My family was with me, of course. The base is next to Jacksonville on one side and next to Hubert on another. My family and I lived in a mobile home park in Hubert. I always thought North Carolina was the mobile home capital of America, but I was wrong. That distinction belonged to South Carolina.
Camp Lejeune itself didn’t bother me. I went to the rifle range (four times) at one of the satellite bases and to an advanced school at another. The battalion I was with was the first to go through the “Combat Transition Course” at the rifle range. I think I went through it every year but one.
The summers were always humid and the winters were always cold. I prefer the dry heat of the southwest or the coastal weather of southern California. I’m probably going to leave the Philippines someday because the tropical weather here doesn’t agree with me at all. Anyway…
We saw nothing more than snow flurries every winter except one while I was there. I believe Christmas of 1989 was a white Christmas, where it caught the government totally off-guard because of how rarely it happens. I remember driving through ruts in the snow to get food at a grocery store miles away. It wasn’t fun.
Three of the four deployments I took part in originated from Camp Lejeune, including the first gulf war in 1991.
I didn’t really have a choice when I moved my family into a mobile home. I didn’t have the money to move into one of the few apartment complexes in Jacksonville. I couldn’t afford to wait. It was a blessing in disguise because it was much quieter in Hubert.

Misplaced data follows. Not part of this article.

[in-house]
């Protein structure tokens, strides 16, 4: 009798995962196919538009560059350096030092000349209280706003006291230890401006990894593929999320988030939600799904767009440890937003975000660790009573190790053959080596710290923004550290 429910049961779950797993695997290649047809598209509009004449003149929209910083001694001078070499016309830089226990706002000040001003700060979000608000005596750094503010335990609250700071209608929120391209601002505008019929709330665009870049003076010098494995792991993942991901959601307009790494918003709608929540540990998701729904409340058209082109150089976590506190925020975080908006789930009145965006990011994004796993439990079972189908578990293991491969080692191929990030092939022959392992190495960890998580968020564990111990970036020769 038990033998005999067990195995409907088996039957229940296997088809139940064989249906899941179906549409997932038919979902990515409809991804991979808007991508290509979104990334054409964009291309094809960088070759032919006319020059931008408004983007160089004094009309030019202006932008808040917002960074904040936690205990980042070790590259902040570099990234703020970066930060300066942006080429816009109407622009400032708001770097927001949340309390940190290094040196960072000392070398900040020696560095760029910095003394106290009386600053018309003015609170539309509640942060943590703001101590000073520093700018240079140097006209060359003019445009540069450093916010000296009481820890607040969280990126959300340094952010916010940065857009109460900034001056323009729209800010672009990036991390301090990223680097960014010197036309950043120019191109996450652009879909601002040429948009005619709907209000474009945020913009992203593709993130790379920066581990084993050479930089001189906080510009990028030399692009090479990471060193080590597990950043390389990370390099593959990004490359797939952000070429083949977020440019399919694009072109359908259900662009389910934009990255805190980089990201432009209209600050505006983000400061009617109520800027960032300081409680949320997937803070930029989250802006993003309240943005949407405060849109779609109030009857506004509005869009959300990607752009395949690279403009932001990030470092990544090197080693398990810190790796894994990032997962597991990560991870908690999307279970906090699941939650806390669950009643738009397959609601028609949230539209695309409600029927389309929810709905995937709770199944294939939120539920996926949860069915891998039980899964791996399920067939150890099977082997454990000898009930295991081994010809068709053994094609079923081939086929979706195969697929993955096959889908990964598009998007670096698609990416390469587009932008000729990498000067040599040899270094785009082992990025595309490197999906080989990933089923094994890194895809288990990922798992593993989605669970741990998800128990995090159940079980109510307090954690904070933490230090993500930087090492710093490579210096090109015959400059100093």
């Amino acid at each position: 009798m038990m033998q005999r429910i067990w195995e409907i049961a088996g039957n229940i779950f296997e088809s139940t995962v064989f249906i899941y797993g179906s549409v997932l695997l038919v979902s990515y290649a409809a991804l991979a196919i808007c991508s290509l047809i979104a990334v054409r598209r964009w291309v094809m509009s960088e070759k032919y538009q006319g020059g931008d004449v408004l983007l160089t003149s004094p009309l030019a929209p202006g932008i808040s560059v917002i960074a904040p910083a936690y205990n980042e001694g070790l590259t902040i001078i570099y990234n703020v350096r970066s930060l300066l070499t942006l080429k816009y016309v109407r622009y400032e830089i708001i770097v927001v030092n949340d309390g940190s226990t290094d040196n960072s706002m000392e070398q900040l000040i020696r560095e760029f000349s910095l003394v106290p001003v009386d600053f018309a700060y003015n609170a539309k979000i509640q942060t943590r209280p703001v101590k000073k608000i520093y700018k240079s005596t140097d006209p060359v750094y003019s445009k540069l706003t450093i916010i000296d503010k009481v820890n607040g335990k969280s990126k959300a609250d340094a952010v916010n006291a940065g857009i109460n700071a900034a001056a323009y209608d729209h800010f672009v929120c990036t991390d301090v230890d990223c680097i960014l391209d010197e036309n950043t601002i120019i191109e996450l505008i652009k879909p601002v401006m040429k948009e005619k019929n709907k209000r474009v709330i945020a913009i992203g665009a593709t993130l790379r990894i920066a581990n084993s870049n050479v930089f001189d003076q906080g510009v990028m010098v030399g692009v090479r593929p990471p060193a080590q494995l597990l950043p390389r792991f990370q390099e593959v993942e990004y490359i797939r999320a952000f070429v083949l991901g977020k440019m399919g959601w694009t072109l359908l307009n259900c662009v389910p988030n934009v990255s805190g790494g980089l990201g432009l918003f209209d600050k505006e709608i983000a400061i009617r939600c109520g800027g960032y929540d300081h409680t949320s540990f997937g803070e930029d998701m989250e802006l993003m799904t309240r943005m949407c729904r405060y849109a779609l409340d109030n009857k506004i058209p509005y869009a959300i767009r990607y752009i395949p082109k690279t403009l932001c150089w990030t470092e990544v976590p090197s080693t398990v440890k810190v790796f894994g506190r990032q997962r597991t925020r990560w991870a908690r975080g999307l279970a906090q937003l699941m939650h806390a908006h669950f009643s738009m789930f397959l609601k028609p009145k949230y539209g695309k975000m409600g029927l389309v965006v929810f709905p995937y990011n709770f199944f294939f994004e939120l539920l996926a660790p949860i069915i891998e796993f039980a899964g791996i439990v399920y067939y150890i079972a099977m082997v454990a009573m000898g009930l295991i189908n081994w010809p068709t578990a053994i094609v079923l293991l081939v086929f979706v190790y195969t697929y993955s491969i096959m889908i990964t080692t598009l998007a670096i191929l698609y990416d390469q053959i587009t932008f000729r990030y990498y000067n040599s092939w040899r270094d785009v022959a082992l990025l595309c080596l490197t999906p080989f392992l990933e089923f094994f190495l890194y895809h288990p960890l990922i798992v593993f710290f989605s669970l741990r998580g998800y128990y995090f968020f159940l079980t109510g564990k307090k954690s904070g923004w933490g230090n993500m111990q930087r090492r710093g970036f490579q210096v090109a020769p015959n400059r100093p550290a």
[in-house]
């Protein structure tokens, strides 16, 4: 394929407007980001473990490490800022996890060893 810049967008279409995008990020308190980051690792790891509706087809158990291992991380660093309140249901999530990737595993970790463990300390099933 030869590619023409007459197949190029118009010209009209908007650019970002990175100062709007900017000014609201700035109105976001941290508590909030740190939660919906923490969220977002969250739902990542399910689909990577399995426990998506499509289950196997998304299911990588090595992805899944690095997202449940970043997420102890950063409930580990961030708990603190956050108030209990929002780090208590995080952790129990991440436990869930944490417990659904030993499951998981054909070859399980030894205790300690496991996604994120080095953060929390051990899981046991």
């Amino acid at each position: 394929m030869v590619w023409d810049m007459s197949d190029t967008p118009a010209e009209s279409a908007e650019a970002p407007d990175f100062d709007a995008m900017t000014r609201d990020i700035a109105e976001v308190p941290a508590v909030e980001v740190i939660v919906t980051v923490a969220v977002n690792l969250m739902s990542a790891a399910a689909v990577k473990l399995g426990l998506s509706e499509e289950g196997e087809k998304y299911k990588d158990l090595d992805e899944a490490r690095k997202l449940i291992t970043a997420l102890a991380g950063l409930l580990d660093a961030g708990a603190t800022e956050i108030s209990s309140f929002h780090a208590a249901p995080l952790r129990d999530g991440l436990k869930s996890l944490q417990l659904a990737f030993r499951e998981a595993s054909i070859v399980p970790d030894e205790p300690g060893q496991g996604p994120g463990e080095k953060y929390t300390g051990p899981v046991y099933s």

My older son spent a year going to the nearest school, in Swansboro, North Carolina. My wife, Josie, seemed to like living in North Carolina. She could get fresh fish and crabs from many places along the coast without having to go very far. Me? I don’t like most fish and I detest crabs.
Josie liked getting out. I didn’t care for traveling because I usually did all the driving. I drove through cities I don’t remember the names of as well as all the way to Tom’s River, New Jersey and back. The children always fell asleep in the back of the car.
I drove from Phoenix, Arizona to Wilmington, North Carolina in 1988 and then the other way in 1992. It’s more than 2000 miles from point to point and I drove all but three hours each way.
I didn’t really see any racism unless you count what Josie said to me the first time we entered the Jacksonville mall. She said there must have been a fire there because a lot of people there were all burned up. She was talking about the disproportionate amount of Negros in the mall.
I had to teach Josie some United States history so she would understand the regional differences. I don’t know if she ever did understand, but I never heard any remarks like that again. She was a quick learner and she obtained her citizenship while I was stationed at Camp Lejeune.